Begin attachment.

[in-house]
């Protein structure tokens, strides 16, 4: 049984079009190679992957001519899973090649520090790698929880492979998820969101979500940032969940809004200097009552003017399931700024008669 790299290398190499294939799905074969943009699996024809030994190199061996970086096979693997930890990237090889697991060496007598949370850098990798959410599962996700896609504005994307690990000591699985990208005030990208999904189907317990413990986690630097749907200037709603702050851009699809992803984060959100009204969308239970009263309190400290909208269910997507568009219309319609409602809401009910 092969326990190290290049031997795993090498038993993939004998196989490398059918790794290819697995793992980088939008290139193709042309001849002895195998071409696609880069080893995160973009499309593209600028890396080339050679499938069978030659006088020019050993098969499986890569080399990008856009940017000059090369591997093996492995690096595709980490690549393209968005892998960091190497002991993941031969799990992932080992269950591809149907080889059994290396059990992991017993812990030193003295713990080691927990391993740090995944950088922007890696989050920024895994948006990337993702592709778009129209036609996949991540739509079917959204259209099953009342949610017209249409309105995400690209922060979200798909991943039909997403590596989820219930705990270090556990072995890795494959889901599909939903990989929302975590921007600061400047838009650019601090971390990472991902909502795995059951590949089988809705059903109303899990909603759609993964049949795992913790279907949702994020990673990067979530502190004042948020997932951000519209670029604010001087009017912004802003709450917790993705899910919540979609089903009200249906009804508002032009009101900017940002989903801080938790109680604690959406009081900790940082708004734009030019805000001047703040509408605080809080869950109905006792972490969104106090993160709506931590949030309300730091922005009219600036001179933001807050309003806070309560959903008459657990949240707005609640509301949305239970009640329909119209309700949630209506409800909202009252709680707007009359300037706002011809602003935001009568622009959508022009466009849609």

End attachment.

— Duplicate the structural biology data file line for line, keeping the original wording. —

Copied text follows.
[in-house]
């Protein structure tokens, strides 16, 4: 049984079009190679992957001519899973090649520090790698929880492979998820969101979500940032969940809004200097009552003017399931700024008669 790299290398190499294939799905074969943009699996024809030994190199061996970086096979693997930890990237090889697991060496007598949370850098990798959410599962996700896609504005994307690990000591699985990208005030990208999904189907317990413990986690630097749907200037709603702050851009699809992803984060959100009204969308239970009263309190400290909208269910997507568009219309319609409602809401009910 092969326990190290290049031997795993090498038993993939004998196989490398059918790794290819697995793992980088939008290139193709042309001849002895195998071409696609880069080893995160973009499309593209600028890396080339050679499938069978030659006088020019050993098969499986890569080399990008856009940017000059090369591997093996492995690096595709980490690549393209968005892998960091190497002991993941031969799990992932080992269950591809149907080889059994290396059990992991017993812990030193003295713990080691927990391993740090995944950088922007890696989050920024895994948006990337993702592709778009129209036609996949991540739509079917959204259209099953009342949610017209249409309105995400690209922060979200798909991943039909997403590596989820219930705990270090556990072995890795494959889901599909939903990989929302975590921007600061400047838009650019601090971390990472991902909502795995059951590949089988809705059903109303899990909603759609993964049949795992913790279907949702994020990673990067979530502190004042948020997932951000519209670029604010001087009017912004802003709450917790993705899910919540979609089903009200249906009804508002032009009101900017940002989903801080938790109680604690959406009081900790940082708004734009030019805000001047703040509408605080809080869950109905006792972490969104106090993160709506931590949030309300730091922005009219600036001179933001807050309003806070309560959903008459657990949240707005609640509301949305239970009640329909119209309700949630209506409800909202009252709680707007009359300037706002011809602003935001009568622009959508022009466009849609």